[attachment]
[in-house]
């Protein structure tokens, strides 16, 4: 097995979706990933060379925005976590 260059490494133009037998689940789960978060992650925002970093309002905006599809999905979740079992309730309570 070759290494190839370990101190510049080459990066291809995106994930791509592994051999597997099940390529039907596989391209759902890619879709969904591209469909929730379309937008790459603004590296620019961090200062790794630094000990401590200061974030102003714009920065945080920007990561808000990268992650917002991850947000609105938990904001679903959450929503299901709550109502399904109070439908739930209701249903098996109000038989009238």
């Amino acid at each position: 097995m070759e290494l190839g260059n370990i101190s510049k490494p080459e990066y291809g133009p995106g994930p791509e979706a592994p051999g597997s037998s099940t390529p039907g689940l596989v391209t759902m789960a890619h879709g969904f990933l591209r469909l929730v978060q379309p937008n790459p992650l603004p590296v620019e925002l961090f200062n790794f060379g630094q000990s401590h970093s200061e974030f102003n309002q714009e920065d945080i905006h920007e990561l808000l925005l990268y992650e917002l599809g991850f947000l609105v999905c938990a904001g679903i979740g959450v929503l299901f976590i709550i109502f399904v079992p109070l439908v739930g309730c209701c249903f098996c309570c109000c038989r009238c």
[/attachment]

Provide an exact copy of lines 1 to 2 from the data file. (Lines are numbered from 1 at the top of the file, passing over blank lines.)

[in-house]
């Protein structure tokens, strides 16, 4: 097995979706990933060379925005976590 260059490494133009037998689940789960978060992650925002970093309002905006599809999905979740079992309730309570 070759290494190839370990101190510049080459990066291809995106994930791509592994051999597997099940390529039907596989391209759902890619879709969904591209469909929730379309937008790459603004590296620019961090200062790794630094000990401590200061974030102003714009920065945080920007990561808000990268992650917002991850947000609105938990904001679903959450929503299901709550109502399904109070439908739930209701249903098996109000038989009238």